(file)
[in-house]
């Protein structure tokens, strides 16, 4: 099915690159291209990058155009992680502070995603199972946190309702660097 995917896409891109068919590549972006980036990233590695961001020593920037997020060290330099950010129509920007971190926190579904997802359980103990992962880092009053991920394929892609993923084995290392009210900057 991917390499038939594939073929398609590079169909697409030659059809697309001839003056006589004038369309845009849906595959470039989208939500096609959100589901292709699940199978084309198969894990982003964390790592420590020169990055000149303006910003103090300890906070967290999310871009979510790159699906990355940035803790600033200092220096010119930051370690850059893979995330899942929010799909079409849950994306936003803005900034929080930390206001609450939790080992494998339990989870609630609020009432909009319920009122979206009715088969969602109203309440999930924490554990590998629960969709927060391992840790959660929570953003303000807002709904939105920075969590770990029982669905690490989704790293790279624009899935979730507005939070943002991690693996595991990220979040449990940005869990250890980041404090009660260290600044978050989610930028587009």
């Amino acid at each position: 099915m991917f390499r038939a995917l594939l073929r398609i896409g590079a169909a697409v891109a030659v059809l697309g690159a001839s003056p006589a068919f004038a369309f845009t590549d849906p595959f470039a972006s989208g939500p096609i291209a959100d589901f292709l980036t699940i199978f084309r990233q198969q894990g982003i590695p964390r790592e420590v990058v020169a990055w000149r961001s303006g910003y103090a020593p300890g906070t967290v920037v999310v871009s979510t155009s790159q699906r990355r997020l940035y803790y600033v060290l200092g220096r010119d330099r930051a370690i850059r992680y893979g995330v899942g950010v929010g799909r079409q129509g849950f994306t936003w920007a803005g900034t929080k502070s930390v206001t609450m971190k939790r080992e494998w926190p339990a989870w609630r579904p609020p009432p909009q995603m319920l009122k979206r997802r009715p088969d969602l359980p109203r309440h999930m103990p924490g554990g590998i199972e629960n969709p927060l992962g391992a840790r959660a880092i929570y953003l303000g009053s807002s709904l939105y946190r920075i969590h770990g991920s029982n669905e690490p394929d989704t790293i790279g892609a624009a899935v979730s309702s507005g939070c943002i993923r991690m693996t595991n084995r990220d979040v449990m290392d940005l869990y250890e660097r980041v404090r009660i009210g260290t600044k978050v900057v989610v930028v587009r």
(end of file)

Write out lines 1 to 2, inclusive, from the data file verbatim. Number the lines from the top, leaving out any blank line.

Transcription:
[in-house]
């Protein structure tokens, strides 16, 4: 099915690159291209990058155009992680502070995603199972946190309702660097 995917896409891109068919590549972006980036990233590695961001020593920037997020060290330099950010129509920007971190926190579904997802359980103990992962880092009053991920394929892609993923084995290392009210900057 991917390499038939594939073929398609590079169909697409030659059809697309001839003056006589004038369309845009849906595959470039989208939500096609959100589901292709699940199978084309198969894990982003964390790592420590020169990055000149303006910003103090300890906070967290999310871009979510790159699906990355940035803790600033200092220096010119930051370690850059893979995330899942929010799909079409849950994306936003803005900034929080930390206001609450939790080992494998339990989870609630609020009432909009319920009122979206009715088969969602109203309440999930924490554990590998629960969709927060391992840790959660929570953003303000807002709904939105920075969590770990029982669905690490989704790293790279624009899935979730507005939070943002991690693996595991990220979040449990940005869990250890980041404090009660260290600044978050989610930028587009």